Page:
#3. Impossible situation. I'm at wits end. Love my daughter, but being around her makes me into a nervous wreck.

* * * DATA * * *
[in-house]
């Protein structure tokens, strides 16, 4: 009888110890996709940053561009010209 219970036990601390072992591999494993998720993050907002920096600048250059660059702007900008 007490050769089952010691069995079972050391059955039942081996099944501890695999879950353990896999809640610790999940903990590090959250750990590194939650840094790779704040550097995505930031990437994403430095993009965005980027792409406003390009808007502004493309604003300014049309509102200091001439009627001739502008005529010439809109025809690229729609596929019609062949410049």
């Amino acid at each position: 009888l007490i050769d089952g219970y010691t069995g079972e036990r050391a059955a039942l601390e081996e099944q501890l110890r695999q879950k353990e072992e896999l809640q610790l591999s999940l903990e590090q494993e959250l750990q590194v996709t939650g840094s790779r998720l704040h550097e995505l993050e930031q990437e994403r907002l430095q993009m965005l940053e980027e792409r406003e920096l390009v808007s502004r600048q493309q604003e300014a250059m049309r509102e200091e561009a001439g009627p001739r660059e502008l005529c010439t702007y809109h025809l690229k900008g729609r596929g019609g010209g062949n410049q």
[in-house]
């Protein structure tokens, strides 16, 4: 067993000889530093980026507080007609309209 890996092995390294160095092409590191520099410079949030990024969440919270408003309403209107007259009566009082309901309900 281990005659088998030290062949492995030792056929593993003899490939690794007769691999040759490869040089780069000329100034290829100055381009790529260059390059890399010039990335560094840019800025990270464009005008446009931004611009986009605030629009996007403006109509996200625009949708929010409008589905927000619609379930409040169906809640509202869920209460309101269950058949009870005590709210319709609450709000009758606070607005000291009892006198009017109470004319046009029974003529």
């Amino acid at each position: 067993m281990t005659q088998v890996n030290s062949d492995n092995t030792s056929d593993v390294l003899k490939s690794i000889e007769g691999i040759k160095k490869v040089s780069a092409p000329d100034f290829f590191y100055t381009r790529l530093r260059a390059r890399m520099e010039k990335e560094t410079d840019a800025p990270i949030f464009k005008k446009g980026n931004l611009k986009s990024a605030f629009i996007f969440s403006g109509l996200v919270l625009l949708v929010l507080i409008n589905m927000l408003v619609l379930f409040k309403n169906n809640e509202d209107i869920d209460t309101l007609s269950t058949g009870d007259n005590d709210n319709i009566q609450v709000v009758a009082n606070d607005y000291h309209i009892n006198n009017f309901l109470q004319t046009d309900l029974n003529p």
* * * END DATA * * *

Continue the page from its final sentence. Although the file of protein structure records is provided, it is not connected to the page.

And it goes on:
Here's the recent letter from Livnot to alumni and friends about their lives as coordinators of the volunteer activities in Tzfat these days. Aharon, the Executive Director of LIvnot, spent today running around to shelters fixing toilets.